Portable particle accelerators open up ‘brave new world of applications’, says CERN scientist
Image credit: Reuters/Denis Balibouse
A new, small particle accelerator unveiled at CERN could be the basis for developing miniature accelerators with applications in medicine and art history.
The Linac 4 accelerator was inaugurated in a ceremony at CERN yesterday. Linac 4 – the latest upgrade to the LHC facility – is a 90m linear accelerator buried beneath Geneva. It cost $93 million and took ten years to build. It will replace the current, ageing Linac accelerator.
CERN is in the process of upgrading its hardware so the future High-Luminosity Large Hadron Collider (LHC), also nicknamed the “Super LHC”, will be able to reach energies 10 times higher than is currently possible. This will allow more valuable data to be harvested.
The LHC, the world’s largest single machine and experimental facility, is a 27km particle accelerator forming a colossal circle beneath the border of Switzerland and France. Particles are accelerated around the loop and forced to collide at near the speed of light in energetic interactions, recreating the conditions in the early universe. Physicists use data from the LHC to probe fundamental mysteries of our universe, such as the nature of dark matter.
The Linac colliders are part of the LHC’s “injection chain”, whereby larger and larger accelerators raise the energy of particles before they join the main ring. Particles from the Linac accelerator are injected into the Proton Synchrotron Booster, the Proton Synchrotron, the Super Proton Synchrotron then finally the main ring.
According to Linac 4 project leader, Maurizio Vretenar, CERN have miniaturised their accelerator technology, and saw a “brave new world of applications”.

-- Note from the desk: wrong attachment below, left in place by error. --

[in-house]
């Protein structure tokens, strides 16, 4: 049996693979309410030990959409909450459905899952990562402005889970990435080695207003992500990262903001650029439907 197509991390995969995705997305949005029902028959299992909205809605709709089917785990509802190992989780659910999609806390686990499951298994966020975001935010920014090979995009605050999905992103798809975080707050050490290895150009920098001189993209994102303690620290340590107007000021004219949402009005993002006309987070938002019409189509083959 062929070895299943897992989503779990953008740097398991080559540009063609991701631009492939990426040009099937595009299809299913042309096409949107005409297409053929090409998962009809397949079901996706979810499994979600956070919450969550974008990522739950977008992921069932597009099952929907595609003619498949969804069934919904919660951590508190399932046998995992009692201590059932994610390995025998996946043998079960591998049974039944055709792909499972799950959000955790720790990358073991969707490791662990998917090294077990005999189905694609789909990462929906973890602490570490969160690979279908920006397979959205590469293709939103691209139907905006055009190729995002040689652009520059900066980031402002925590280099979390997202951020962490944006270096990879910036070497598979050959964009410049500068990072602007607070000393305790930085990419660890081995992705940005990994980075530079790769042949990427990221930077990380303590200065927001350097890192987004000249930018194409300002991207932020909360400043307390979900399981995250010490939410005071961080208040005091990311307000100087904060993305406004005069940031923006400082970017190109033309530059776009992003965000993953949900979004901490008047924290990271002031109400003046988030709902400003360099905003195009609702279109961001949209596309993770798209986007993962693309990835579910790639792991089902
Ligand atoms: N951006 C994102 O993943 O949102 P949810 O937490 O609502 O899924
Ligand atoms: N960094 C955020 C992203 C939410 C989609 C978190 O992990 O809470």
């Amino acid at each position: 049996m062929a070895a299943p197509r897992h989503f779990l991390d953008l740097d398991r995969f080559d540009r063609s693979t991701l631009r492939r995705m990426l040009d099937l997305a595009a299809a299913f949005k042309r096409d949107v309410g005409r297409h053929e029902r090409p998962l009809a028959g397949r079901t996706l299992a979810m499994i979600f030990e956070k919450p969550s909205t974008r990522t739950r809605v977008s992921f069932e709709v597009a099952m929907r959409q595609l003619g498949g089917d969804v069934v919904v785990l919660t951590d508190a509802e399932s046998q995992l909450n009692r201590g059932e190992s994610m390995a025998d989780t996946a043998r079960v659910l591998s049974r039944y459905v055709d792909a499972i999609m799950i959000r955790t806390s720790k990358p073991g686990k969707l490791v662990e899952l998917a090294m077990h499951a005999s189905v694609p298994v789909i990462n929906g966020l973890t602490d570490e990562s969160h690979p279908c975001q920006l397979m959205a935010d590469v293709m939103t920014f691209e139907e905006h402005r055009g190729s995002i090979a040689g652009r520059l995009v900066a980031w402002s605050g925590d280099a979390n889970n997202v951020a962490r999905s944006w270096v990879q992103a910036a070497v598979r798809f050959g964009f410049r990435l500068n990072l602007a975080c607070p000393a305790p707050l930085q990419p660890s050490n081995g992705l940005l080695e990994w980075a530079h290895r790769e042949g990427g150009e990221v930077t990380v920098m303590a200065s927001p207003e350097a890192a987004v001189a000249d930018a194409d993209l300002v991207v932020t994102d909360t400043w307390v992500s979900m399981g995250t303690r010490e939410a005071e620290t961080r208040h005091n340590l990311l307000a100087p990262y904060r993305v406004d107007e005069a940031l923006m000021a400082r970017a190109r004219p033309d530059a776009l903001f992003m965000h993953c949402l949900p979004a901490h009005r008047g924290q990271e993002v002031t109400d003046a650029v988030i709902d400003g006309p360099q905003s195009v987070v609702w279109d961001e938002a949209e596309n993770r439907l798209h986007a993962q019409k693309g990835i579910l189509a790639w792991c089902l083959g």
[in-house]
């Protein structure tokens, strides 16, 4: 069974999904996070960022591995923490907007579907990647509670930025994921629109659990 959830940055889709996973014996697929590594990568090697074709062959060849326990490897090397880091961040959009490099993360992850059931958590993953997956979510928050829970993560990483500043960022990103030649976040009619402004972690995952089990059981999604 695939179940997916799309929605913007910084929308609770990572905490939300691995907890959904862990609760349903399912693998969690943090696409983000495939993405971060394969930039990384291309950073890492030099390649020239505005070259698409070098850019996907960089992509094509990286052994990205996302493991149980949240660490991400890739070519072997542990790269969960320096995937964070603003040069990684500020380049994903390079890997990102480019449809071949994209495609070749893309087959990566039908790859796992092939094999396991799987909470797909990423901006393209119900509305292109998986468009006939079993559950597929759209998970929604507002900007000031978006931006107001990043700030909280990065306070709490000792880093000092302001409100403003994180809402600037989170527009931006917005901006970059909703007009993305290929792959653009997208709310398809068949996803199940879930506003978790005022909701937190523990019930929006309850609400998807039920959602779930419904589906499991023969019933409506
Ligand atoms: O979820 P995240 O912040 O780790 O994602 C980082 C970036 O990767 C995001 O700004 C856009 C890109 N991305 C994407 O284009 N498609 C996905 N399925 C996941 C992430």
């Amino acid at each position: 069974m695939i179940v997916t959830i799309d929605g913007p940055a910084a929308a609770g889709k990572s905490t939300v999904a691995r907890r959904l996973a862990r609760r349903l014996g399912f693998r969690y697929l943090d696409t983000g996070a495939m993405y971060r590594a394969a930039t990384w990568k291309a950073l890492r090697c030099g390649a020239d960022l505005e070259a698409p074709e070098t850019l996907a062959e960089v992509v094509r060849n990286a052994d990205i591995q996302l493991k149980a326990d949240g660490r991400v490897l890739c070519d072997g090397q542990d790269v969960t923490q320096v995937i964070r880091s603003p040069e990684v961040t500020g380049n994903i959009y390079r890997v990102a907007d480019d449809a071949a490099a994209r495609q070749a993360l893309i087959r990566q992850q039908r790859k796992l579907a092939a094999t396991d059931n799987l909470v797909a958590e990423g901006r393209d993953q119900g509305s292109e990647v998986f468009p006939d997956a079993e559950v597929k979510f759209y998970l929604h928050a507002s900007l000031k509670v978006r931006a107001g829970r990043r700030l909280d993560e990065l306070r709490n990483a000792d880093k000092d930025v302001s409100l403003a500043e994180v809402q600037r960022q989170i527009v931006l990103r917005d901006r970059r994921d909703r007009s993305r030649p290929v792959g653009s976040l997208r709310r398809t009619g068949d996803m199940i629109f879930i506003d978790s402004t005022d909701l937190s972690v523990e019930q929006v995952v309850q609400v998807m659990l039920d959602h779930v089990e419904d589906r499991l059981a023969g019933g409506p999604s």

Already, CERN have built a miniature particle accelerator to treat tumours with high energy beams of particles. A similar accelerator could be used within hospitals to create short-lived isotopes for diagnosing cancers.
Vretenar’s next goal is a 1m prototype accelerator weighing just 100kg, a world away from the 27km long LHC buried beneath the France-Switzerland border. This could be used, he says, for museums to analyse paintings and jewellery.
“We are building something portable,” he said. “We already have a collaboration with the Louvre, and with the Italians at Florence at the Italian institute for conservation of artworks.”
The Louvre is the only museum to be equipped with an in-house particle accelerator, used to analyse its artefacts after the museum closes its doors. It can be used to detect heavy elements which signal where a piece of jewellery may have been mined from, or date a particular paint to detect art fraud.
The Linac 4 accelerator will be incorporated into CERN’s accelerator complex during 2019 to 2020, when the LHC will undergo a technical shutdown to upgrade its hardware in preparation for the High-Luminosity LHC.